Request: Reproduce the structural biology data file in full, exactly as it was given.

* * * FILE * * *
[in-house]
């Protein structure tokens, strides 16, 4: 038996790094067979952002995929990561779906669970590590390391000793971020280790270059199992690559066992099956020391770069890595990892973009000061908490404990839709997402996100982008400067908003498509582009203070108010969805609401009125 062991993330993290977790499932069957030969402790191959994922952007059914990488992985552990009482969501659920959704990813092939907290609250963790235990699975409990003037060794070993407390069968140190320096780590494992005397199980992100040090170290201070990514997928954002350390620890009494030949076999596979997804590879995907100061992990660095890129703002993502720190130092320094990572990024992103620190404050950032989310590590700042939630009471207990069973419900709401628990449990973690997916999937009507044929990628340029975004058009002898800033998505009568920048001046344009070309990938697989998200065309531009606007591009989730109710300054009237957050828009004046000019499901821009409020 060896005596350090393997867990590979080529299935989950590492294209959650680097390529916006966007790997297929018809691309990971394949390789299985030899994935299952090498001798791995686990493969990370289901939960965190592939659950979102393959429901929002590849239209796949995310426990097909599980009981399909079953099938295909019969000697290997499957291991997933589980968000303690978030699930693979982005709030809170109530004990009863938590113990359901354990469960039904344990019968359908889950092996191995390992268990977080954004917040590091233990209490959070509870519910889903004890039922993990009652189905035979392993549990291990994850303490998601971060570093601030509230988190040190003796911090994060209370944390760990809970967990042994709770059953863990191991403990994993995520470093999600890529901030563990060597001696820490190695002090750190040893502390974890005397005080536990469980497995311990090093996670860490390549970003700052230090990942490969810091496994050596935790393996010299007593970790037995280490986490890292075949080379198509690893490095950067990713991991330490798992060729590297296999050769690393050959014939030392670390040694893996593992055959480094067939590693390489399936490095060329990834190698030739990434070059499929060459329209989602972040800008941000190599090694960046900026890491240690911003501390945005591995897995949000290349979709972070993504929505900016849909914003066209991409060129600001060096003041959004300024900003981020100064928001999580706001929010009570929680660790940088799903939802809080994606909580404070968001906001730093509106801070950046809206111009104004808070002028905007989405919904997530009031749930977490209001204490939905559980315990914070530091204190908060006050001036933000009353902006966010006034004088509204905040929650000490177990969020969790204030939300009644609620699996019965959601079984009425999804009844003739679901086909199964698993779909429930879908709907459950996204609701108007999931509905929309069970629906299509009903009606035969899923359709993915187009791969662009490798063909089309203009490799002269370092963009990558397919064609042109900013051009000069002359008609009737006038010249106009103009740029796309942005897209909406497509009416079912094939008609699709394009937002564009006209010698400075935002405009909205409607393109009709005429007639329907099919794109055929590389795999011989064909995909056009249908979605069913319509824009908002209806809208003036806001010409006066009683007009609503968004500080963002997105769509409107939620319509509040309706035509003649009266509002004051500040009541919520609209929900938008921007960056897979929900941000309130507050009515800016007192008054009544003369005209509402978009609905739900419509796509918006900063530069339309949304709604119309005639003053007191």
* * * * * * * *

[in-house]
């Protein structure tokens, strides 16, 4: 038996790094067979952002995929990561779906669970590590390391000793971020280790270059199992690559066992099956020391770069890595990892973009000061908490404990839709997402996100982008400067908003498509582009203070108010969805609401009125 062991993330993290977790499932069957030969402790191959994922952007059914990488992985552990009482969501659920959704990813092939907290609250963790235990699975409990003037060794070993407390069968140190320096780590494992005397199980992100040090170290201070990514997928954002350390620890009494030949076999596979997804590879995907100061992990660095890129703002993502720190130092320094990572990024992103620190404050950032989310590590700042939630009471207990069973419900709401628990449990973690997916999937009507044929990628340029975004058009002898800033998505009568920048001046344009070309990938697989998200065309531009606007591009989730109710300054009237957050828009004046000019499901821009409020 060896005596350090393997867990590979080529299935989950590492294209959650680097390529916006966007790997297929018809691309990971394949390789299985030899994935299952090498001798791995686990493969990370289901939960965190592939659950979102393959429901929002590849239209796949995310426990097909599980009981399909079953099938295909019969000697290997499957291991997933589980968000303690978030699930693979982005709030809170109530004990009863938590113990359901354990469960039904344990019968359908889950092996191995390992268990977080954004917040590091233990209490959070509870519910889903004890039922993990009652189905035979392993549990291990994850303490998601971060570093601030509230988190040190003796911090994060209370944390760990809970967990042994709770059953863990191991403990994993995520470093999600890529901030563990060597001696820490190695002090750190040893502390974890005397005080536990469980497995311990090093996670860490390549970003700052230090990942490969810091496994050596935790393996010299007593970790037995280490986490890292075949080379198509690893490095950067990713991991330490798992060729590297296999050769690393050959014939030392670390040694893996593992055959480094067939590693390489399936490095060329990834190698030739990434070059499929060459329209989602972040800008941000190599090694960046900026890491240690911003501390945005591995897995949000290349979709972070993504929505900016849909914003066209991409060129600001060096003041959004300024900003981020100064928001999580706001929010009570929680660790940088799903939802809080994606909580404070968001906001730093509106801070950046809206111009104004808070002028905007989405919904997530009031749930977490209001204490939905559980315990914070530091204190908060006050001036933000009353902006966010006034004088509204905040929650000490177990969020969790204030939300009644609620699996019965959601079984009425999804009844003739679901086909199964698993779909429930879908709907459950996204609701108007999931509905929309069970629906299509009903009606035969899923359709993915187009791969662009490798063909089309203009490799002269370092963009990558397919064609042109900013051009000069002359008609009737006038010249106009103009740029796309942005897209909406497509009416079912094939008609699709394009937002564009006209010698400075935002405009909205409607393109009709005429007639329907099919794109055929590389795999011989064909995909056009249908979605069913319509824009908002209806809208003036806001010409006066009683007009609503968004500080963002997105769509409107939620319509509040309706035509003649009266509002004051500040009541919520609209929900938008921007960056897979929900941000309130507050009515800016007192008054009544003369005209509402978009609905739900419509796509918006900063530069339309949304709604119309005639003053007191």